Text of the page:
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How to Manage When a Loved One Is Splitting

What Is BPD Splitting and What Can You Do About It?

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Updated June 13, 2014

Caring about someone who has borderline personality disorder (BPD) is often really difficult, and it can be particularly difficult when your loved one engages in what clinicians refer to as “splitting.”

What is splitting? It is a by-product of the dichotomous thinking (or black and white thinking) that is commonly a problem for people with BPD. For an in depth description of splitting, see the article "What is Splitting?"

Identifying Splitting

Does your loved one engage in splitting? Here are some signs that they are splitting:

  • Frequently having friends who are “on the outs” and others who seem to be put “on a pedestal”

  • Causing rifts between family members by engaging in behaviors that turn family members against each other

  • Having a lot of ups and downs in relationships -- such as, one minute saying that they love or need a person, moments later communicating anger or even hatred toward that person

How to Manage Splitting

What should you do when a loved one is engaged in splitting? There isn’t always an easy answer -— the best way to manage the situation will depend the nature of your relationship with your loved one, the intensity of the splitting, and the impact it is having on the family. However, there are some basic principles you can follow to manage splitting:

Cultivate Empathy. It is very hard to be understanding when a loved one is behaving in a way that is causing conflict for you and your family. However, trying to be empathic can help you manage the situation.

Remind yourself that the splitting behavior is part of a disorder. While splitting can seem very intentional and manipulative, your loved one is not doing this to gain satisfaction. They are just trying to survive in an internal world that is terrifying. This doesn’t mean that you have to tolerate the splitting, but it may give you insight into what they are going through.

Try Your Best To Manage Your Own Behavior. When a loved one with BPD is engaging in splitting, you may have very strong emotional reactions. For example, if the splitting is causing lots of family conflict, you may be feeling angry, resentful and fearful. However, it is important that no matter how upset you are feeling, you must keep your behavior under control. Yelling or engaging in hostile behavior will not help the situation or make your loved one see how destructive their behavior is.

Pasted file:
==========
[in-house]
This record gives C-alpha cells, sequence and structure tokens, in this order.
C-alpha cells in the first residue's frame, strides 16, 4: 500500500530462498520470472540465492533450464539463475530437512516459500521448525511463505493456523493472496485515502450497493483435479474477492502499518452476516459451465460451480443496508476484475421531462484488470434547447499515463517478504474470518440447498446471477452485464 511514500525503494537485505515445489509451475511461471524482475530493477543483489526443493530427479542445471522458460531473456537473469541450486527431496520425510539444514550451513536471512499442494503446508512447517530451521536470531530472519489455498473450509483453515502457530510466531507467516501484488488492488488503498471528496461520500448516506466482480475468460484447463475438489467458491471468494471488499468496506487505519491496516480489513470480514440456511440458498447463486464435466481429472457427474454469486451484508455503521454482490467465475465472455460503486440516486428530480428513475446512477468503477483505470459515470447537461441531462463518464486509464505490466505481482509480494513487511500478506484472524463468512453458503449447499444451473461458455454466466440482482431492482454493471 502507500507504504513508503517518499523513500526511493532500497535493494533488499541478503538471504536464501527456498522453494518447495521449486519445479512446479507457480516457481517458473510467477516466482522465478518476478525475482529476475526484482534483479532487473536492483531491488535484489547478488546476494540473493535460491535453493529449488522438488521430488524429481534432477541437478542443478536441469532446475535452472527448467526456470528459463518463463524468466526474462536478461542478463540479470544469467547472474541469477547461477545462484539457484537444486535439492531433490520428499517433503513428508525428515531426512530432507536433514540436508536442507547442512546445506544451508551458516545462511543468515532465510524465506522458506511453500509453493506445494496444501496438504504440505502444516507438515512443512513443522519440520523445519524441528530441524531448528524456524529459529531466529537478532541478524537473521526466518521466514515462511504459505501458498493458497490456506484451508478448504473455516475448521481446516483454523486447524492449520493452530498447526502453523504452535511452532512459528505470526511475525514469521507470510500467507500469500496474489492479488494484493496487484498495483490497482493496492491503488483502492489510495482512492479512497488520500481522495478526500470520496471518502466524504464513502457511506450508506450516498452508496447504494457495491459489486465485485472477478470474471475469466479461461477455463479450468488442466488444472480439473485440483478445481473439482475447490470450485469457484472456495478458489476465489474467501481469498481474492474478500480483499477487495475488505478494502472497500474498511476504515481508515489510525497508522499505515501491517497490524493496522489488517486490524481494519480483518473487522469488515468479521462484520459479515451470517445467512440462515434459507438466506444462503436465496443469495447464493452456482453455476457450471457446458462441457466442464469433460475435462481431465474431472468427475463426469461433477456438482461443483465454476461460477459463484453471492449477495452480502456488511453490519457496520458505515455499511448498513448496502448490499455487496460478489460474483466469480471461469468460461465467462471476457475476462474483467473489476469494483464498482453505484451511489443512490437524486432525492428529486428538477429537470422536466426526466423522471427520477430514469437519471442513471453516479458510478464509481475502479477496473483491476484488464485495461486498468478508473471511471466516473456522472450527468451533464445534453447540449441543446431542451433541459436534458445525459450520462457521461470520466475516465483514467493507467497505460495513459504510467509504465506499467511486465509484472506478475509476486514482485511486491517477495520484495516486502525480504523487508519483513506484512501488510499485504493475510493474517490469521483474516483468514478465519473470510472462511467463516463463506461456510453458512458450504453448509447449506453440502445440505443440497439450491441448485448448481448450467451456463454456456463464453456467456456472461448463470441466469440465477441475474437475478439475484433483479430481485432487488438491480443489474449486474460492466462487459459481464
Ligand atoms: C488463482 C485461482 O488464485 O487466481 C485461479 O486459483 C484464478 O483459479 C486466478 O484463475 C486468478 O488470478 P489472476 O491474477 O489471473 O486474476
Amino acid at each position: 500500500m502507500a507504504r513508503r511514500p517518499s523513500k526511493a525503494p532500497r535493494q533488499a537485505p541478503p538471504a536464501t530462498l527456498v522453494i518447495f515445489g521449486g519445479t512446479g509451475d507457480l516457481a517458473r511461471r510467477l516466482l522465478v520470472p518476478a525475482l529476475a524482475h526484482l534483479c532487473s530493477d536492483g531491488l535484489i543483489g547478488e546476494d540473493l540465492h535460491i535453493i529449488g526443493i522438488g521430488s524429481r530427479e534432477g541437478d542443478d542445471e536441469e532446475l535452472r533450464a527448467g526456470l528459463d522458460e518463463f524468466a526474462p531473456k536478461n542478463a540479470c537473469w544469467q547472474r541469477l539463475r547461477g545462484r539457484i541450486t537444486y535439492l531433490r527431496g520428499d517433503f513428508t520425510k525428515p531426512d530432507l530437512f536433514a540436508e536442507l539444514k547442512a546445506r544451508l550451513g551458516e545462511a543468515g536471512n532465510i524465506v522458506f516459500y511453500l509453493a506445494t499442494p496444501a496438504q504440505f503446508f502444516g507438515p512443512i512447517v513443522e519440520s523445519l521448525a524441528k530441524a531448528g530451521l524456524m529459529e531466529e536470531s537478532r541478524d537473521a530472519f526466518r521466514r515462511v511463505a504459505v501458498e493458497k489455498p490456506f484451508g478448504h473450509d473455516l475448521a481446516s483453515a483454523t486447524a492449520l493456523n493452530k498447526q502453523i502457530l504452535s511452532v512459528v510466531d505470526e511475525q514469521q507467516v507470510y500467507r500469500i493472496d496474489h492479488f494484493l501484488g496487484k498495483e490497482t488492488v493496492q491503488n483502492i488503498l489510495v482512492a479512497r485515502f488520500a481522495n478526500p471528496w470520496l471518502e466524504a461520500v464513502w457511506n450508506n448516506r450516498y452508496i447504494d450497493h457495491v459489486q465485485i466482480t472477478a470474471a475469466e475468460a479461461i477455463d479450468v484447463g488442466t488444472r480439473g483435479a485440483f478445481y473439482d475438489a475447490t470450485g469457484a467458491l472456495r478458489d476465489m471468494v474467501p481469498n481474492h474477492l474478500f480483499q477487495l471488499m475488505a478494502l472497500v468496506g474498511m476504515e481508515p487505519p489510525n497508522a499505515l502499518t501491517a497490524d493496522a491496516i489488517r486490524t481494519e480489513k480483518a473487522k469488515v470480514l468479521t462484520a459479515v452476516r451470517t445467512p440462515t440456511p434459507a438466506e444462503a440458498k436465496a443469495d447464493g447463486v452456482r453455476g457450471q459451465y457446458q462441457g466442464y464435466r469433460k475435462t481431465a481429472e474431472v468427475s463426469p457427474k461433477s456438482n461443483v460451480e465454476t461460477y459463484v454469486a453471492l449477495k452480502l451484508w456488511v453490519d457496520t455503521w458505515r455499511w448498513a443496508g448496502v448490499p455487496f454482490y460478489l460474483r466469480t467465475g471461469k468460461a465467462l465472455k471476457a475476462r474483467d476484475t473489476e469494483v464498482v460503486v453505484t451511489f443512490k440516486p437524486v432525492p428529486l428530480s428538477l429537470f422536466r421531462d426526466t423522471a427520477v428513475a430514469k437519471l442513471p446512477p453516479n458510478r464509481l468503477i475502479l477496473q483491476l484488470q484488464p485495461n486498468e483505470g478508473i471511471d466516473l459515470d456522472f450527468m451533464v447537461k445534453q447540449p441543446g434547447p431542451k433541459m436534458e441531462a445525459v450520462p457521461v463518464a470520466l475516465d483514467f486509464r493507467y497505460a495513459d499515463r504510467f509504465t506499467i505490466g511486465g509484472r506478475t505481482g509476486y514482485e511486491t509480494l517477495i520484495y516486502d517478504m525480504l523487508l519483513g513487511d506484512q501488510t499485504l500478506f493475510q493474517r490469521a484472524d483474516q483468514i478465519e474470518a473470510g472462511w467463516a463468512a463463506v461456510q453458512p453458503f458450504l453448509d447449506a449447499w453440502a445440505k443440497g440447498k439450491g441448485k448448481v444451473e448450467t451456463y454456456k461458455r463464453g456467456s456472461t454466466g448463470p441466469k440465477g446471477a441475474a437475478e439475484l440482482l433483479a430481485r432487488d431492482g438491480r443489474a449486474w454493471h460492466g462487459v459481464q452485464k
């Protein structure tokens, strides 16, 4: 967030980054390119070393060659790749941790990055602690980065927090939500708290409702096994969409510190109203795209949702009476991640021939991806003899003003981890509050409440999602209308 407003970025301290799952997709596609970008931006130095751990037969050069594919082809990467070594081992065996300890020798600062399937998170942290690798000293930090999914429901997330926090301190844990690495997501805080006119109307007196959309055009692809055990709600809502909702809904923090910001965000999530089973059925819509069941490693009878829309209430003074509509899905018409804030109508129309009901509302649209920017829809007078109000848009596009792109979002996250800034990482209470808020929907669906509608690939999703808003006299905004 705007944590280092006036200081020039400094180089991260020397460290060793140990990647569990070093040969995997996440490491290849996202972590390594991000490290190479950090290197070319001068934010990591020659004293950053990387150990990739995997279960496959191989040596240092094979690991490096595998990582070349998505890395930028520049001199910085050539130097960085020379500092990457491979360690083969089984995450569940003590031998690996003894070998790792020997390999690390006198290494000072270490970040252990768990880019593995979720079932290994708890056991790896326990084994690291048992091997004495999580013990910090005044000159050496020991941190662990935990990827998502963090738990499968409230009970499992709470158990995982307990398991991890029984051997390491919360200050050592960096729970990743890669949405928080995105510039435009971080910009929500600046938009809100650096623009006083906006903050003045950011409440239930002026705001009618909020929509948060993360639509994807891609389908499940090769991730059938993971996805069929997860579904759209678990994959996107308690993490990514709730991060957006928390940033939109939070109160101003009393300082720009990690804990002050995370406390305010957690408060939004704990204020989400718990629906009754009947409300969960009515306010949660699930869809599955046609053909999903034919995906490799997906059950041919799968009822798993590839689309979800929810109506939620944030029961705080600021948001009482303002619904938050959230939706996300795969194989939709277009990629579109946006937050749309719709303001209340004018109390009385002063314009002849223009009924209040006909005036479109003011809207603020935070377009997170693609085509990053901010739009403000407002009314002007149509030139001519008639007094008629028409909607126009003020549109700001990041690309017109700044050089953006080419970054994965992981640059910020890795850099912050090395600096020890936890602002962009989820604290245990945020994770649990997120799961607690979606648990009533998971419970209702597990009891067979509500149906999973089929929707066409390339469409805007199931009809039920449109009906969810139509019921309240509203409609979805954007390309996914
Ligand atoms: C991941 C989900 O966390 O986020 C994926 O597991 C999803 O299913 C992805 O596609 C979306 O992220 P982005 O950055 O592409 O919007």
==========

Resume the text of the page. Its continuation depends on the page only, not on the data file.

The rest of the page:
Sometimes the best thing you can do in a splitting situation is to remind your family member or friend that you care about them. People with BPD are often terrified of being rejected or abandoned, and many of their behaviors, like splitting, may result from the intense emotions that come from this rejection sensitivity. Often, knowing that you care about them will reduce the splitting behavior.

Maintain Lines of Communication. When someone is engaging in splitting within the family, the best thing you can do is to keep lines of communication within the family open. For example, if an adolescent with BPD is causing conflict between parents, the parents should talk about the situation and what is happening, rather than closing off from one another.

Set Boundaries and Limits. There will be some times when you will need to set limits about behavior you will tolerate and behavior that is unacceptable. For example, you may decide that you will not tolerate your loved one telling you that they hate you, and that if they do that you will need to take a break from communicating with them for a predetermined amount of time. Communicate your expectations about this.

It is also important to set good boundaries and not become so involved in your loved one’s struggles that your own health suffers. Remember that caring for someone with BPD can be a tremendous burden, and that becoming so involved that you become a less effective caregiver will not help anyone. Again, the nature of the boundaries you create will depend on your relationship with your loved one (for example, parents of adolescents with BPD will need to be more involved because they are responsible for the emotional and physical well-being of their child).

Of course, in some cases, the limits will need to be more drastic. Sometimes family members and friends decide that they cannot continue to have a relationship with the loved one with BPD. This is an incredibly painful decision for everyone involved, but it can also be the most healthy choice in some situations. This is a decision that is best made with the help of a professional.

Call In the Professionals. It is important to remember that it is often very difficult to manage a loved one’s splitting behavior on your own. And, it is also unnecessary to go it alone. Encourage your loved one to get professional help, and consider finding a therapist of your own. Having your own therapist can help you balance your own needs with your responsibilities to your loved one. For more information on finding professional help, see these articles:

Sources:

Giffin J. “Family Experience of Borderline Personality Disorder.” Australian and New Zealand Journal of Family Therapy. 29(3):133-138, 2008.

Gunderson, JG, Berkowitz, C. Family Guidelines: Multiple Family Group Program at McLean Hospital. Belmont, MA: New England Personality Disorder Association, 2006.

Scheirs JGM, Bok S. “Psychological distress in caretakers or relatives of patients with borderline personality disorder.” International Journal of Social Psychiatry. 53(3):195-203, 2007.

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